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Aqualad Is Gay In DC Comics’ New “Rebirth” Universe

DC Comics is revamping some well-known characters this month.

DC Comics is getting ready to reboot its superhero universe (again), with Wednesday’s DC Universe: Rebirth No. 1, which will see changes major and minor to heroes, villains and supporting characters.

Some have already been announced—Superman has an adolescent son, Wonder Woman has a twin brother, the Justice Society is returning. But in a preview of Rebirth on Newsarama, we meet a new version of Aqualad who’s gay.


The character of Aqualad, traditionally Aquaman’s teen sidekick, debuted in 1960. He was Garth, a mutant outcast from Atlantis who joined up with Robin, Wonder Girl and Kid Flash as the crime-fighting Teen Titans.

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After some time, Garth graduated to become Tempest, with more magical-based powers.

In 2010, DC introduced a new African-American Aqualad, Jackson Hyde, in both the comics and the Young Justice cartoon on Cartoon Network. This version could manipulate water and was the son of Aquaman foe Black Manta.

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But when DC rebooted its comics universe in 2011, Jackson was erased. Now, it seems, he’s back.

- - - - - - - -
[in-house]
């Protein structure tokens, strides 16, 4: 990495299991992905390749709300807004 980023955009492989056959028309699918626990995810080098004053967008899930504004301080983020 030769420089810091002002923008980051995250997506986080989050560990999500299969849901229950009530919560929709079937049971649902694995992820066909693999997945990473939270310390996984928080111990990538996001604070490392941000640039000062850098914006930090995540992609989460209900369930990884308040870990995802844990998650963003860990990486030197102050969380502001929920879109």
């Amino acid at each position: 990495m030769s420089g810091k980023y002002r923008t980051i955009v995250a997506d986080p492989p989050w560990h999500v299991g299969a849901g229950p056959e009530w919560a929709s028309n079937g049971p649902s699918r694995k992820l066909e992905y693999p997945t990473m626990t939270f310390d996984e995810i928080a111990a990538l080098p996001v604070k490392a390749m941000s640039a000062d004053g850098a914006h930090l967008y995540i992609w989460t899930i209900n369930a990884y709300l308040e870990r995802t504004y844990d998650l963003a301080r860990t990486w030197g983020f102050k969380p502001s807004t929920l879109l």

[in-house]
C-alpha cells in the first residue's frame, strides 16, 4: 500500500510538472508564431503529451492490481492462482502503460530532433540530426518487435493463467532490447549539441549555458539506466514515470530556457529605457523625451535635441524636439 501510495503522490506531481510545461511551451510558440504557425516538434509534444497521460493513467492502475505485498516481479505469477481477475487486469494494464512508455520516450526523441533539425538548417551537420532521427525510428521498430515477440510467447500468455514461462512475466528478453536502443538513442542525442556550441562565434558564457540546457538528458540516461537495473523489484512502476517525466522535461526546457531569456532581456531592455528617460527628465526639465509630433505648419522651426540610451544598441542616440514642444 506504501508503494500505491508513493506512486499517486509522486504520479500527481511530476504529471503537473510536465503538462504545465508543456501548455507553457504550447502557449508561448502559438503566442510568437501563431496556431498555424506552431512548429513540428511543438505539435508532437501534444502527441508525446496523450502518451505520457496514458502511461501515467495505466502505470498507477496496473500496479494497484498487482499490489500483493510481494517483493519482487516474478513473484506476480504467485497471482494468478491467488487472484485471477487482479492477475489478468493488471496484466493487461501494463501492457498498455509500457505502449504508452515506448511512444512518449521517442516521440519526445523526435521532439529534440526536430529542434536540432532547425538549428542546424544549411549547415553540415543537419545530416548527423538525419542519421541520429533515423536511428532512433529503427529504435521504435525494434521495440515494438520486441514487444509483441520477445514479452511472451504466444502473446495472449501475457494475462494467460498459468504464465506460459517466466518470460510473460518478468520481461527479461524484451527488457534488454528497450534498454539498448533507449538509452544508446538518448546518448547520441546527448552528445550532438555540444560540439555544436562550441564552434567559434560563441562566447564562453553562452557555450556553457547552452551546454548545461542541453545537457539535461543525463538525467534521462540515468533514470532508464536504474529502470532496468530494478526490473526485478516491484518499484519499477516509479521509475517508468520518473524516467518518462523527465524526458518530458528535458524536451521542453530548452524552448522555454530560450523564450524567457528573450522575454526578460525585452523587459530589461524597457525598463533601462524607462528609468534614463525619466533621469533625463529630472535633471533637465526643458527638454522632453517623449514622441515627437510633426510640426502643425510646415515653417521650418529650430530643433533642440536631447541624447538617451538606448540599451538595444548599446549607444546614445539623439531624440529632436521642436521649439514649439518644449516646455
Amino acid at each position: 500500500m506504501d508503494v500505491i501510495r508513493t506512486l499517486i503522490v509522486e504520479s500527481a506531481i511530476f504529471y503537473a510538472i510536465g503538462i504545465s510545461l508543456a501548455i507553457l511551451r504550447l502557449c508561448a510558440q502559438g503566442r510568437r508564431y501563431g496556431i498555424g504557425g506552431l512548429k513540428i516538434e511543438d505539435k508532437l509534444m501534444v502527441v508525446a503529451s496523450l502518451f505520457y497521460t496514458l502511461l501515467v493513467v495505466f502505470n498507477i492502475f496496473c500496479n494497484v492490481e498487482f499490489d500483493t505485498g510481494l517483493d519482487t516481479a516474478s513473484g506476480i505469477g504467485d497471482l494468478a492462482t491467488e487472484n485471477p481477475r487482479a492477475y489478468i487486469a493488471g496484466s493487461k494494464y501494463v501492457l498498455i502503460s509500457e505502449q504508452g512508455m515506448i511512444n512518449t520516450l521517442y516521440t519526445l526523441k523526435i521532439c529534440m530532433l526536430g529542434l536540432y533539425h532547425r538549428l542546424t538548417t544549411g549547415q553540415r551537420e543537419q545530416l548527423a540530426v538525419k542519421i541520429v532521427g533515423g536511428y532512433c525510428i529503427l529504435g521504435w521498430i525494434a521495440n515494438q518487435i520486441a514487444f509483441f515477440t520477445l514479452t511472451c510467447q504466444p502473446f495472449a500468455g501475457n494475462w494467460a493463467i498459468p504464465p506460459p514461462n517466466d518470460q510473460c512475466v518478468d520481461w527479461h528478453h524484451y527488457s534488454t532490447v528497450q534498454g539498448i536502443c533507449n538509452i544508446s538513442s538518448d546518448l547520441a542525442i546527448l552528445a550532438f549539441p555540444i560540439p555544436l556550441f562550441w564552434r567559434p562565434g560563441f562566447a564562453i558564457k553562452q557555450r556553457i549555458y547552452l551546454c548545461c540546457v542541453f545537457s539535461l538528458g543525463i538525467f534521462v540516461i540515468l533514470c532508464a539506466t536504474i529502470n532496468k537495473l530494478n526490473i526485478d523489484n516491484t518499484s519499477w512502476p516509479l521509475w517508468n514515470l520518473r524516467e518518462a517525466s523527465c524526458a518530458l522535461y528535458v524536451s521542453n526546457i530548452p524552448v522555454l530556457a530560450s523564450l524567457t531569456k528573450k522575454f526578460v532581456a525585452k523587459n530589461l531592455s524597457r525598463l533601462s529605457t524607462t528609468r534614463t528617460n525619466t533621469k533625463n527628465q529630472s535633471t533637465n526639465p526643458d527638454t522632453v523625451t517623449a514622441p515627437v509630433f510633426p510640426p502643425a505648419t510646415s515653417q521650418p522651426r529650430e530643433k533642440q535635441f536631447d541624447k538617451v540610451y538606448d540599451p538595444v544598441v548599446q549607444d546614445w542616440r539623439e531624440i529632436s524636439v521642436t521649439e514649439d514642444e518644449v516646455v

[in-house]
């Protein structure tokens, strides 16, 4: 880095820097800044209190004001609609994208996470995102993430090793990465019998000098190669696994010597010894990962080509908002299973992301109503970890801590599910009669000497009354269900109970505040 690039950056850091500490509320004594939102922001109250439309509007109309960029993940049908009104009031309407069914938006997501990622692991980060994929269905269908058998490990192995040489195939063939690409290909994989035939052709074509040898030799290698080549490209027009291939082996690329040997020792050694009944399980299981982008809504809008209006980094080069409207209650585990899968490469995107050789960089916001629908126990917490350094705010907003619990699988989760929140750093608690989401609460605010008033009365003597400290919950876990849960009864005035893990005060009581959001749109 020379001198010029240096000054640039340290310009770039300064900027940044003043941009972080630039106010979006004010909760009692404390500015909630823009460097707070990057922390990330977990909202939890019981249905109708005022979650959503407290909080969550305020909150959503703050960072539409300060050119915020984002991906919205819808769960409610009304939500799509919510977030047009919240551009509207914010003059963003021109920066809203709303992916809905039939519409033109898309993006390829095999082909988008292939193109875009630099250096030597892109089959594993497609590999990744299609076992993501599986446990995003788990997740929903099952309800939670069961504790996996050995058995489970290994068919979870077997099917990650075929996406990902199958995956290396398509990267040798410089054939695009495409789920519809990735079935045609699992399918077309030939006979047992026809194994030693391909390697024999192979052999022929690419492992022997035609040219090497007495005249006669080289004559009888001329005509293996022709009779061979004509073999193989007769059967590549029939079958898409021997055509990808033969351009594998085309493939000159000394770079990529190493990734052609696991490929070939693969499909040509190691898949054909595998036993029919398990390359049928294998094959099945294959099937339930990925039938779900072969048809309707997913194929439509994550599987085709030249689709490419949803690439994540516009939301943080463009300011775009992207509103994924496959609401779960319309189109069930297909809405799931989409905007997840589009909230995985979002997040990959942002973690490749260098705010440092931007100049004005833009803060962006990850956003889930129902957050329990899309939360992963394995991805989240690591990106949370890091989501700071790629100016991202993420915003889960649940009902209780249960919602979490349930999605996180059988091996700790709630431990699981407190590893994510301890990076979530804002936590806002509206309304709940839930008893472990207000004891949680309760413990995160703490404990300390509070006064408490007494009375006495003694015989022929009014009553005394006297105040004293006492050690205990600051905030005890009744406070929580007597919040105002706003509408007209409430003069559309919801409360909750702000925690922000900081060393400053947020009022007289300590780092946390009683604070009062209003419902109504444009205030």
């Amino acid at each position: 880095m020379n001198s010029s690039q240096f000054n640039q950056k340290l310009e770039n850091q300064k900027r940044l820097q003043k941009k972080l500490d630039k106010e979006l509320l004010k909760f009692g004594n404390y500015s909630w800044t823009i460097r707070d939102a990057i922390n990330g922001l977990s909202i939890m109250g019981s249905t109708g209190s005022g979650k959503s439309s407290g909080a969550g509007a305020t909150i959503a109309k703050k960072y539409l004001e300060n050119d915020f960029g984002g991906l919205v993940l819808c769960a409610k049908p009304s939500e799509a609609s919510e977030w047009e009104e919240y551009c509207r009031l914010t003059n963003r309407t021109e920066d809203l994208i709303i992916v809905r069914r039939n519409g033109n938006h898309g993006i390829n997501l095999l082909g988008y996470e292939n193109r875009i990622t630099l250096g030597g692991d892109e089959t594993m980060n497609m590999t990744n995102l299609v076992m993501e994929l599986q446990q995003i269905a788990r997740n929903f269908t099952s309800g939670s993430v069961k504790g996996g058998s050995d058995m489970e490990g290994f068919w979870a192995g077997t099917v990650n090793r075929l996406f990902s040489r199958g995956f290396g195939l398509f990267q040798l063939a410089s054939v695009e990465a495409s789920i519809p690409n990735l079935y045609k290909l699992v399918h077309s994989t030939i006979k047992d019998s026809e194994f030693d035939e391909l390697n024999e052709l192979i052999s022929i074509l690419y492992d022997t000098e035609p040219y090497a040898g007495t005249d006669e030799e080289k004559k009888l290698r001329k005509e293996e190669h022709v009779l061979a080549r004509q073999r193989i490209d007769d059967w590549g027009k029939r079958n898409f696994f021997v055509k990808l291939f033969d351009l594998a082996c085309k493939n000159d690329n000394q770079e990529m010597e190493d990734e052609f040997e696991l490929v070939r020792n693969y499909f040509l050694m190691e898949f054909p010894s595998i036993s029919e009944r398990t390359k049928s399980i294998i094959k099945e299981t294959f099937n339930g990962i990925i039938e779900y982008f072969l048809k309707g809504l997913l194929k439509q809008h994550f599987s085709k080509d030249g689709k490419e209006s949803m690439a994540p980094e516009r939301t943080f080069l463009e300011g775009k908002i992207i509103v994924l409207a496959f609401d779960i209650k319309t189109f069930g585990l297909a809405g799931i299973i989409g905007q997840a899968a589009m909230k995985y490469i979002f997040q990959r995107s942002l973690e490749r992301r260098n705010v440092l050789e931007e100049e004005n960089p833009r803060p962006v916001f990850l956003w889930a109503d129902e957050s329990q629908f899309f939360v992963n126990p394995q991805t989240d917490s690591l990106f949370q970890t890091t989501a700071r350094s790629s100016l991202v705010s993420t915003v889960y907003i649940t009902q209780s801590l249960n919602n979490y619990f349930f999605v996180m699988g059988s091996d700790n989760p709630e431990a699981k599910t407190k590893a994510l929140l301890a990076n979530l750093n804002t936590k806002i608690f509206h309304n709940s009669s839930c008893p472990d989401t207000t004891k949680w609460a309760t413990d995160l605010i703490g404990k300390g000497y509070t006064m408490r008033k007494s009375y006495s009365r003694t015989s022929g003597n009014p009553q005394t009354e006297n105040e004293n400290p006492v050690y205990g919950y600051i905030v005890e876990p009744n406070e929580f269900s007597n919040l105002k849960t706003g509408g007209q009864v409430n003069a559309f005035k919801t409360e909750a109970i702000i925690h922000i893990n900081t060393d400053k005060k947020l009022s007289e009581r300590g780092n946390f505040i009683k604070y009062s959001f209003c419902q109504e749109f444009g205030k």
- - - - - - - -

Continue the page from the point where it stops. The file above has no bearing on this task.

In Rebirth, we see a young black man identified as “Jackson” being confronted by his mother, who says what he does isn’t “normal.”

aqualad DC rebirth
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When he asks if she means what he can do in the water, she says “no, I’m talking about the boys.”

“It’s not boys, mom, it’s boy. As in my boyfriend,” he replies, staring into an aquarium. “And in all of this, its who I am—even if I don’t know why.”

The previous Jackson Hyde had an on-again, off-again girlfriend, but he was around so briefly it’s no clear if having him come out later was the editors’ intention.

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He wouldn’t be the first gay titan: Miguel Jose Barragan, a.k.a. Bunker, was an out-and-proud Latino hero during the last run of Teen Titans. It’s not clear if Bunker will reappear in the DC Rebirth universe.

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Whether the new Jackson Hyde will join the Teen Titans—or perhaps make an appearance in the upcoming Aquaman movie starring Jason Momoa remains to be seen.

Dan Avery is a writer-editor who focuses on culture, breaking news and LGBT rights. His work has appeared in Newsweek, The New York Times, Time Out New York, The Advocate and elsewhere.